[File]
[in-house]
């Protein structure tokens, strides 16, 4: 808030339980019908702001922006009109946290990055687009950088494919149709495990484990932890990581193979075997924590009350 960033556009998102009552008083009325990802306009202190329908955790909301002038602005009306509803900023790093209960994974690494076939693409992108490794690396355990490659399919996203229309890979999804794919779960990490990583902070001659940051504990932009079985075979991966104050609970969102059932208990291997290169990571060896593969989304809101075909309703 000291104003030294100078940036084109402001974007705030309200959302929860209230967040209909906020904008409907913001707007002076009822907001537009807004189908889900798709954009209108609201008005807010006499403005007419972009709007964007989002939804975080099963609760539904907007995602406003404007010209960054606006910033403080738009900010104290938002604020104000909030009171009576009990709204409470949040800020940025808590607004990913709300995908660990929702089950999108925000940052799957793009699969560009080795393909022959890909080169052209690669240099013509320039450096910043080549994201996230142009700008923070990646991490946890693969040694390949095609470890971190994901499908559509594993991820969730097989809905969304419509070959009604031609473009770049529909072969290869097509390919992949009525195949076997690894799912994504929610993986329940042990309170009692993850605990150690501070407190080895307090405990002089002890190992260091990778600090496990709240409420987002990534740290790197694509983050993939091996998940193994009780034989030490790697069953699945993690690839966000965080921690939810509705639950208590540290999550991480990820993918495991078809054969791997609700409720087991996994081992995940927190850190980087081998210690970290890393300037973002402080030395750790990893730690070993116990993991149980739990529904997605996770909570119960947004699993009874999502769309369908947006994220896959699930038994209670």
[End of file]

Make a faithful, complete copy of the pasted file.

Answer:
[in-house]
């Protein structure tokens, strides 16, 4: 808030339980019908702001922006009109946290990055687009950088494919149709495990484990932890990581193979075997924590009350 960033556009998102009552008083009325990802306009202190329908955790909301002038602005009306509803900023790093209960994974690494076939693409992108490794690396355990490659399919996203229309890979999804794919779960990490990583902070001659940051504990932009079985075979991966104050609970969102059932208990291997290169990571060896593969989304809101075909309703 000291104003030294100078940036084109402001974007705030309200959302929860209230967040209909906020904008409907913001707007002076009822907001537009807004189908889900798709954009209108609201008005807010006499403005007419972009709007964007989002939804975080099963609760539904907007995602406003404007010209960054606006910033403080738009900010104290938002604020104000909030009171009576009990709204409470949040800020940025808590607004990913709300995908660990929702089950999108925000940052799957793009699969560009080795393909022959890909080169052209690669240099013509320039450096910043080549994201996230142009700008923070990646991490946890693969040694390949095609470890971190994901499908559509594993991820969730097989809905969304419509070959009604031609473009770049529909072969290869097509390919992949009525195949076997690894799912994504929610993986329940042990309170009692993850605990150690501070407190080895307090405990002089002890190992260091990778600090496990709240409420987002990534740290790197694509983050993939091996998940193994009780034989030490790697069953699945993690690839966000965080921690939810509705639950208590540290999550991480990820993918495991078809054969791997609700409720087991996994081992995940927190850190980087081998210690970290890393300037973002402080030395750790990893730690070993116990993991149980739990529904997605996770909570119960947004699993009874999502769309369908947006994220896959699930038994209670």